Namaqualand reaches from the Northern Cape shoreline of the Namibian border to the northern extremes of the Western Cape coast. Most of this landscape comprises succulent Karoo vegetation, a plant species with thick, fleshy leaves that are uniquely adapted to survive arid, low rainfall conditions; and nearly the whole region is a global biodiversity hot spot, one of only 25 in the world, with less than 2% under conservation, making it the most threatened.
Of the plants species found here (1109), 286 are endemic, and 107 are Red Data List species, in an area of international importance in terms of conservation. At Namaqualand’s heart lies Namakwa National Park, a photographer’s paradise, with the Skilpad (tortoise) Wild Flower Reserve as its showpiece. This park is best-loved in spring, when precious rainfall causes the arid, semi-desert plains to erupt into a colourful carpet of wildflowers, and it’s possible to see shy bat-eared foxes, inquisitive meerkats, and “barking” geckos.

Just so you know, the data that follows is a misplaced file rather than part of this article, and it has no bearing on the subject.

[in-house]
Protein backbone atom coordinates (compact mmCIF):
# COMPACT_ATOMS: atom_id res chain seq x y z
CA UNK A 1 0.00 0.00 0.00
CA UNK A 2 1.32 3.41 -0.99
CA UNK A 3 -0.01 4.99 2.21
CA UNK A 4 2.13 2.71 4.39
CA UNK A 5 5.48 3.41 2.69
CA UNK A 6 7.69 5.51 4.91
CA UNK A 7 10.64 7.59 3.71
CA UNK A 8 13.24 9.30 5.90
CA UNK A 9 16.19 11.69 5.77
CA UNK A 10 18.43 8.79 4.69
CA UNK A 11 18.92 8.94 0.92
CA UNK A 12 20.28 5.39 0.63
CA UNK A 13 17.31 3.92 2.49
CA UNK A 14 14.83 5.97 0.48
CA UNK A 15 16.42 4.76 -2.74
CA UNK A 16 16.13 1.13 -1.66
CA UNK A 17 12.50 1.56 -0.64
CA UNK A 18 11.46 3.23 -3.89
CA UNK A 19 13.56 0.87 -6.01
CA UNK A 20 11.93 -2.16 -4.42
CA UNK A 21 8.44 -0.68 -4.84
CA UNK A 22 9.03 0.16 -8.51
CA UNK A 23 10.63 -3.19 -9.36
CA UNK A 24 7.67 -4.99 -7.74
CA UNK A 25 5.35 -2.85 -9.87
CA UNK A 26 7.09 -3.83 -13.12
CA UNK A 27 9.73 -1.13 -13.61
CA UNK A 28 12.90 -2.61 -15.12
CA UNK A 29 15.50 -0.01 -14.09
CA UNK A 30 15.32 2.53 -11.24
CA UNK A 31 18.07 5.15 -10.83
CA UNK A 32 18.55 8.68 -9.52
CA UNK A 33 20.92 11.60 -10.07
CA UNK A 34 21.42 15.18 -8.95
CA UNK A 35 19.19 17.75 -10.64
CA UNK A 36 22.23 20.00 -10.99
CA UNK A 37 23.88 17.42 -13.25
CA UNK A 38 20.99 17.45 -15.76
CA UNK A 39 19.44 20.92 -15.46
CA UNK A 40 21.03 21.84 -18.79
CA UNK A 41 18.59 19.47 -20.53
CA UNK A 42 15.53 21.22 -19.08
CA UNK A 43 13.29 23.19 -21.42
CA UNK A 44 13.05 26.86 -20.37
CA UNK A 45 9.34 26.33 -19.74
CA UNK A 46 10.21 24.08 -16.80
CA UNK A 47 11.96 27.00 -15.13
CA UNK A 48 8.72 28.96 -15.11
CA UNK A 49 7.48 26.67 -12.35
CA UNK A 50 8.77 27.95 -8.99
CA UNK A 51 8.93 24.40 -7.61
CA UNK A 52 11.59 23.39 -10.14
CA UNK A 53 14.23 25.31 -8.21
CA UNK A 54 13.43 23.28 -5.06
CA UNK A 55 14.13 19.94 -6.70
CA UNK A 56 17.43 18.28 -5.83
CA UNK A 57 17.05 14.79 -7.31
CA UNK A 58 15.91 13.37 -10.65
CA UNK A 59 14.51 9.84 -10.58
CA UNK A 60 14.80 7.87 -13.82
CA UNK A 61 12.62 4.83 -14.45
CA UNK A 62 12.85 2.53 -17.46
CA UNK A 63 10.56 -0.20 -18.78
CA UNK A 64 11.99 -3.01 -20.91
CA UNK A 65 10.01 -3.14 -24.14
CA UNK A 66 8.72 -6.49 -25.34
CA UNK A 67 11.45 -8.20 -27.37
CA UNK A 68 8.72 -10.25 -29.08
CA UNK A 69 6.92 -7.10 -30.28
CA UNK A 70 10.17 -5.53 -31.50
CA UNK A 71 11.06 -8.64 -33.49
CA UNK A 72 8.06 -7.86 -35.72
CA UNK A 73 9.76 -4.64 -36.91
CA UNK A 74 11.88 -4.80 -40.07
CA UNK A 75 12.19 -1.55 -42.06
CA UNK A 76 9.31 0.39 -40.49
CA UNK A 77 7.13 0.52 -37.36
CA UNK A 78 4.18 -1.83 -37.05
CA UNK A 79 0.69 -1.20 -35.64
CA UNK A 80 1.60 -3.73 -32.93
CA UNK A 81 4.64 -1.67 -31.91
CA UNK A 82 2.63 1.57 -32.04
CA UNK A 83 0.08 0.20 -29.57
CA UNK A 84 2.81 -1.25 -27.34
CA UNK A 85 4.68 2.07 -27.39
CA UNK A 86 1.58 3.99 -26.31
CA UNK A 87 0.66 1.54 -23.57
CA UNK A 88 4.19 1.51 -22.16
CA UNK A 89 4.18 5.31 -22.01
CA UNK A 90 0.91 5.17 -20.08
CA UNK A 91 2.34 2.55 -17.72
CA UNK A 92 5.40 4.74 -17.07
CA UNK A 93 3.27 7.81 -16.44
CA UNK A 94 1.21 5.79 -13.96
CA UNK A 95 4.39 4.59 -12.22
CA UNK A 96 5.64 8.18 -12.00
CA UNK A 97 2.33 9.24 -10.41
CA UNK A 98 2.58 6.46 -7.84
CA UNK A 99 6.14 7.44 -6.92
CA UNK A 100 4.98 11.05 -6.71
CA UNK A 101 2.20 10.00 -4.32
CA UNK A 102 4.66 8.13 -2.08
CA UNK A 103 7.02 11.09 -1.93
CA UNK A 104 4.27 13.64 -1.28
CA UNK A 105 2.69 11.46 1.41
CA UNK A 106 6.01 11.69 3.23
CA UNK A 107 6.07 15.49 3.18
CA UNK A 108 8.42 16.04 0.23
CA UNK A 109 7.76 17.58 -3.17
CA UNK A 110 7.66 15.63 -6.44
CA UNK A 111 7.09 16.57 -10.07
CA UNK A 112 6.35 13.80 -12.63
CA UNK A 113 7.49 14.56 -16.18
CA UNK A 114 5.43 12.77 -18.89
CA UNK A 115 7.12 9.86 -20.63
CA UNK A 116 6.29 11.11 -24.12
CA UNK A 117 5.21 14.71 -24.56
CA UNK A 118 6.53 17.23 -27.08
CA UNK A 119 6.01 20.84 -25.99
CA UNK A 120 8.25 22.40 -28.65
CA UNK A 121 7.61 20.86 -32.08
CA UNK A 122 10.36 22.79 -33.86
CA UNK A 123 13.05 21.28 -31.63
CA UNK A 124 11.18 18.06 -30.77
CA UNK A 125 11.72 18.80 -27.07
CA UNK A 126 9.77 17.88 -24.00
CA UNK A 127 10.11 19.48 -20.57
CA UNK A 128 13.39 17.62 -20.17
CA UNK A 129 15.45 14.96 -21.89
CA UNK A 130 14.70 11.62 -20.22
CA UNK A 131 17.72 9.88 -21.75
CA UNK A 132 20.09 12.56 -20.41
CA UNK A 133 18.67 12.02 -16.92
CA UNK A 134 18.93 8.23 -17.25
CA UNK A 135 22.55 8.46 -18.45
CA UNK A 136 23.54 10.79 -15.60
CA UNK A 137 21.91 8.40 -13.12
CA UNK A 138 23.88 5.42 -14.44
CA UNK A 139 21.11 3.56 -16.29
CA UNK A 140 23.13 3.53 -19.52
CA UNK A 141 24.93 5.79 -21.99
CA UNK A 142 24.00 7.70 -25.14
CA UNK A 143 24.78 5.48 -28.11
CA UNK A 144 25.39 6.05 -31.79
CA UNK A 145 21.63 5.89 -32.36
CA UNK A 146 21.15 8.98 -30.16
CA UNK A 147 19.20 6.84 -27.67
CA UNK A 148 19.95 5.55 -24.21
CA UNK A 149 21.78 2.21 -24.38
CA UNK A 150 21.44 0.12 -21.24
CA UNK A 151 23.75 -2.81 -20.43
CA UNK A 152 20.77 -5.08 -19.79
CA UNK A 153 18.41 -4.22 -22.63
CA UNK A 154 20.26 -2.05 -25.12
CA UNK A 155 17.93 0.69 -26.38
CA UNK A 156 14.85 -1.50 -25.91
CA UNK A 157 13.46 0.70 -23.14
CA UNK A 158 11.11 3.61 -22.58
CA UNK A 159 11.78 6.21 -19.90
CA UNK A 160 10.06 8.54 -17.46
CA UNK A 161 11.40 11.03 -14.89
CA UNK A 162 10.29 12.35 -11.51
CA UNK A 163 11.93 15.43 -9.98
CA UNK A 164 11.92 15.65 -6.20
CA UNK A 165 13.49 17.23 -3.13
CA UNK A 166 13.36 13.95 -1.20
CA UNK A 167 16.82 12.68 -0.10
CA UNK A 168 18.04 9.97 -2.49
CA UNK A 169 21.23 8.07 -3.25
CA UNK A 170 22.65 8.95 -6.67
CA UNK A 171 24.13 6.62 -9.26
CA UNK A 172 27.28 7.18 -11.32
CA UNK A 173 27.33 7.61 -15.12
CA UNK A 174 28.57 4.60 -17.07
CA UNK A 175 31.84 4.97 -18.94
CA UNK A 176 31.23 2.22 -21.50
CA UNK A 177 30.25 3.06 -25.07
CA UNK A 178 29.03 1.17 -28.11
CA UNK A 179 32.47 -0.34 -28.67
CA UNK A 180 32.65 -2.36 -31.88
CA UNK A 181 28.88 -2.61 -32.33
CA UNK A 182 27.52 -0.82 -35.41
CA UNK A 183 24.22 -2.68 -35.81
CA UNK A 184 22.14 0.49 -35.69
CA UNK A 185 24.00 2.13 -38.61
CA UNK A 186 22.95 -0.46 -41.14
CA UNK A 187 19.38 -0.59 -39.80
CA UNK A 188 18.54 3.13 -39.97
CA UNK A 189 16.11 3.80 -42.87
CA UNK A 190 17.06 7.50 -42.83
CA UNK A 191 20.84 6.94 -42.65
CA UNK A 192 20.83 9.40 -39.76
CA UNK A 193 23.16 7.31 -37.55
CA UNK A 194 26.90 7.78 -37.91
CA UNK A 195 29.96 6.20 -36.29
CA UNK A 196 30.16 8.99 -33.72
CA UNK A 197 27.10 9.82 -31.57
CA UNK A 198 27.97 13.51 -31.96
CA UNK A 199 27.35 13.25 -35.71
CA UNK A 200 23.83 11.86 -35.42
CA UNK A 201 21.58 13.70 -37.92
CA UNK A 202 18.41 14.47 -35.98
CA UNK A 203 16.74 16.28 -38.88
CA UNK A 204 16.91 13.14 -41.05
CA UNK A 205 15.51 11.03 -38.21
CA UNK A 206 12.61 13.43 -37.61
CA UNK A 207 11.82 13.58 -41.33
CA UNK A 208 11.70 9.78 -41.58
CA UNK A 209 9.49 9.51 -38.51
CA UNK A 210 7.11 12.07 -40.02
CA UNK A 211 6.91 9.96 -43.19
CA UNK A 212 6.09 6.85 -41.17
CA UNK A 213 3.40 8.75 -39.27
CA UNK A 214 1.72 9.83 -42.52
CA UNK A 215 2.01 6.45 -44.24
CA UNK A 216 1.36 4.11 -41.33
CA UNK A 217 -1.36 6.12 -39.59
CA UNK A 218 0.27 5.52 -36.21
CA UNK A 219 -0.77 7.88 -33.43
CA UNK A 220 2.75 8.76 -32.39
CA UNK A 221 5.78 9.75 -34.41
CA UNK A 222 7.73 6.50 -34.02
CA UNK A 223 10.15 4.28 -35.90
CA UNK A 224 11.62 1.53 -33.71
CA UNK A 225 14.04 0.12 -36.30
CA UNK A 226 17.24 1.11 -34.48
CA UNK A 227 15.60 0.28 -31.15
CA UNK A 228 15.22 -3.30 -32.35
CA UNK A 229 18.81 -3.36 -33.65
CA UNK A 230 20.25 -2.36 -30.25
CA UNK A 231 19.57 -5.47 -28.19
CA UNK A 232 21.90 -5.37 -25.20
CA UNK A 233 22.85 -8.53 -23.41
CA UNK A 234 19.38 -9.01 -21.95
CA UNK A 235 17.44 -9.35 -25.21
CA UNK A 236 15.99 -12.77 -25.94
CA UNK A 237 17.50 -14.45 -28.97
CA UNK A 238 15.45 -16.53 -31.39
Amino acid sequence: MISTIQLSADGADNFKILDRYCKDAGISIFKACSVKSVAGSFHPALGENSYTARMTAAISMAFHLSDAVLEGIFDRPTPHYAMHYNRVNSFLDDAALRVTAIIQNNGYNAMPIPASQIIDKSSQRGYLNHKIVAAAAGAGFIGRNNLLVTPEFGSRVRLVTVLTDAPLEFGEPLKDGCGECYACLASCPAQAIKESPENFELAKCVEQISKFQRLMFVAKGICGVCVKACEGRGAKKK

Travel to Goegap Nature Reserve for 600 different indigenous plant species, 45 mammal species and 94 bird species; and visit the Hester Malan Wild Flower Garden for quiver trees, halfmens bome (half human trees) and other floral rarities; and don’t miss Oorlogskloof Nature Reserve, for challenging hiking and several rare bird species.